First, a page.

This is a very concise, no nonsense, sympathetic and non-biased biography of Elizabeth Woodville. She was the wife of King Edward IV of England and mother of the two princes who disappeared from the Tower of London during the Wars of the Roses and also the mother of Elizabeth of York who became Queen of England when she married the victor of the Battle of Bosworth, Henry Tudor. This made her a matriarch of the Tudor dynasty of Kings of England.
I like the way Baldwin breaks down Elizabeth’s life into its various phases. There is little information on her early life but it was interesting to see how Elizabeth was sent to the Grey family to be educated and how she married a son of the family. Elizabeth was widowed after giving birth to two sons and then she met the king. The way Baldwin tells the story, Elizabeth and King Edward barely knew each other and their secret marriage happened very quickly. This really stands out from reading this biography. The marriage appears to have been a spur of the moment decision on Edward’s part and could possibly have been a great surprise to Elizabeth.
The early marriage was going very well but then King Edward was deposed for a short time. Because Elizabeth was English, she had no outside assistance and was forced to take sanctuary in Westminster Abbey with her children while her husband was overseas. While there she gave birth to her first surviving son by the King. This must have been a very anxious time for her.
Edward did regain his throne and there was a period of peace in the kingdom until the King’s unexpected death. Elizabeth had a hard time under the reign of Richard III. It was during this time that her sons disappeared. Eventually, her eldest daughter married Henry Tudor and a new dynasty was founded. Elizabeth was forced into retirement at Bermondsey Abbey and lived in poverty the last five years of her life.
This book explains it all. Baldwin addresses all the historical mysteries of Elizabeth’s life, giving all the theories and angles. There are genealogical tables, a section of pictures, excellent notes to the text and a select bibliography. I would recommend this book for those who don’t know Elizabeth’s life and for scholars.
So it was with great trepidation that I started to read Paul Murray Kendall’s biography of Richard the Third. I absolutely loved his Louis XI, the Universal Spider book. But I had a sneaking suspicion Kendall was an apologist for old Richard III. Well, my suspicions were confirmed in the first chapter! About Richard III’s father, Richard Duke of York, Kendall says his “abilities were moderate” and “Excessive greed and ambition…seem to have been largely absent from his character”. Kendall goes on to say “It would require the unrelenting enmity of a queen (Margaret of Anjou) to remind him that he owned a better title to the throne than Henry the Sixth”. I thought, this is going to be good. But I decided to give Kendall a pass because the book was written in 1955 and a lot has changed since then.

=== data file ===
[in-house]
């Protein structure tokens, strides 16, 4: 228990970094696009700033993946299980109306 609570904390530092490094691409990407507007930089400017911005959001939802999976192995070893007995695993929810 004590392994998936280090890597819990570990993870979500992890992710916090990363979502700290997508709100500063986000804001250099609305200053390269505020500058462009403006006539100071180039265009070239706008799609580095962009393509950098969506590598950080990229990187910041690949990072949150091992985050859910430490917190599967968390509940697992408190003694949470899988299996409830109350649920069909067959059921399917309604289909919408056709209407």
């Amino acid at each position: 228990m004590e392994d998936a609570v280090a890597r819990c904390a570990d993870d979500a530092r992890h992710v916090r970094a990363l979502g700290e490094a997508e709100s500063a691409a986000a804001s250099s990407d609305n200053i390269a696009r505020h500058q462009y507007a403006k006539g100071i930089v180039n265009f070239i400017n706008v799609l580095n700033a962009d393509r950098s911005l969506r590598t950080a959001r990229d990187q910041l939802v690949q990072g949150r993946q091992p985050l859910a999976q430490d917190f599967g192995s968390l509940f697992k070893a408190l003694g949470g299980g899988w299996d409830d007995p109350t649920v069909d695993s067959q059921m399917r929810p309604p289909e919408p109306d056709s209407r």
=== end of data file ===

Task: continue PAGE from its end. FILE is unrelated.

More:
Despite my reservations and all of its flaws, this is a fabulous book. Kendall resorts to purple prose but for the most part he relies on primary sources to tell Richard’s story. There are a few places where his bias is obvious. If the reader takes this in stride, Kendall reveals a lot of insight, not only into Richard himself but into life in fifteenth century England. He breaks down the intricate relationships between king and nobles during the conflict that came to be known as the Wars of the Roses.
He covers Richard’s life from birth until his death at the Battle of Bosworth in August 1485. He doesn’t mince any words about some of Richard’s actions as king. He says Richard did consider marrying his niece Elizabeth of York. He also asserts that the evidence supports the theory that the princes in The Tower died on his watch and that he was responsible even though it could not be proven in court. He devotes an entire appendix to examining the evidence about the princes. There is also another appendix where he gives his thoughts on Richard’s character. He feels Richard felt guilty about taking the throne and this colored his actions.
His comments on Richard’s condition of being a hunchback are way off base as we now know. He says the reason one shoulder was higher than the other was due his military training and using a heavy sword. He also states that Richard’s bones were thrown in a river as part of the Dissolution of the Monasteries during the reign of King Henry VIII. We now know this is not true. Kendall is particularly harsh in his comments about Henry VII.
Despite all this, this book is a real page turner. It was hard for me to put it down and I was disappointed when I was finished. The chapter describing the Battle of Bosworth is masterful. I would recommend the reader read all the notes to the text in the back of the book as they are packed full of historical information. This book definitely clarifies the life of Richard III.